Surrounded by friends, family, the Mid-South Transplant Foundation (MSTF) team, and the Baptist heart transplant program team — including heart surgeons Dr. Ed Garrett and Dr. John Craig — Barbara Edmond embraced heart transplant recipient Coasie Parker as the silent crowd watched, many in tears.
It’s not that they were friends or that Barbara was her caregiver. Rather, Coasie received Barbara’s son’s heart after he died in a 2014 car accident. And it was the first time the two women had met since the organ donation.
Barbara Edmond (right) hears her son’s heartbeat for the first time since he passed away in 2014. Coasie Parker (left) received his heart.
Coasie, 37, suffered from Dilated Cardiomyopathy and required a new heart to survive. When Reginald Mercer IV died, his decision to donate his organs changed not only Coasie’s life—but others who received his liver, kidneys, and lungs.
Reginald Mercer IV was killed in a car accident in 2014. His organs saved five lives.
“Miracles happen here at Baptist every day,” said Dana Dye, vice president and administrator and CEO at Baptist Memphis, referring to the transplant team.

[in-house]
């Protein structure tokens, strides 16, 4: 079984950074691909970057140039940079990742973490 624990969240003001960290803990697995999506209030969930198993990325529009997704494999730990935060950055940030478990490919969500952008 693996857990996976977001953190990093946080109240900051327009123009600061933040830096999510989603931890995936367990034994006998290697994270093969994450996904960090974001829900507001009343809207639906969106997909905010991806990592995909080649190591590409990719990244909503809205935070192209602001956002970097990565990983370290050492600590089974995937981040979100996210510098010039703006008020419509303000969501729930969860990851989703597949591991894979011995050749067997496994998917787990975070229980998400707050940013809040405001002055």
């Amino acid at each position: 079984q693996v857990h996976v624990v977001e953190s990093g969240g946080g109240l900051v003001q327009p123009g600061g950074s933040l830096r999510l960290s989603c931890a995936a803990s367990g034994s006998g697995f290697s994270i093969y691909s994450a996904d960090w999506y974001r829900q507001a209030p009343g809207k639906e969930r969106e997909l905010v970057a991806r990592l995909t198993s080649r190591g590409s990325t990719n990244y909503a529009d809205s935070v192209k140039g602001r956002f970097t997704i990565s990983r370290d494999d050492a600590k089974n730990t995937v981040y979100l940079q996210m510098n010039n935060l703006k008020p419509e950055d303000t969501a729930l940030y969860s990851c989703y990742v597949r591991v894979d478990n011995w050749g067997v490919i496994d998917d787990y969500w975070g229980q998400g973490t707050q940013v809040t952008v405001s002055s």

Recipients rarely meet a donor’s family but many exchange letters. Coasie and Barbara exchanged letters before the meeting. “It took me years to read the letters from recipients,” said Barbara. Ironically, the pair had met previously when they volunteered for the MSTF—but they didn’t know it until yesterday.
Organ donation is an ironic gift. Barbara, who worked at Baptist for 30 years in the blood bank, felt overwhelmed and without words during the meeting. “I can’t describe it.”
Before parting, Barbara held a stethoscope to Coasie’s heart, listening to her son’s heartbeat for the first time since 2014.
Facts about organ donation
- About 116,000 people are waiting for a donor.
- Of the 58 organ procurement organizations, MSTF ranks #1 in the continental United States for having the highest percentage of African American donors.
- The Baptist transplant team has completed nearly 400 transplants to date with a one-year survival rate of 96%.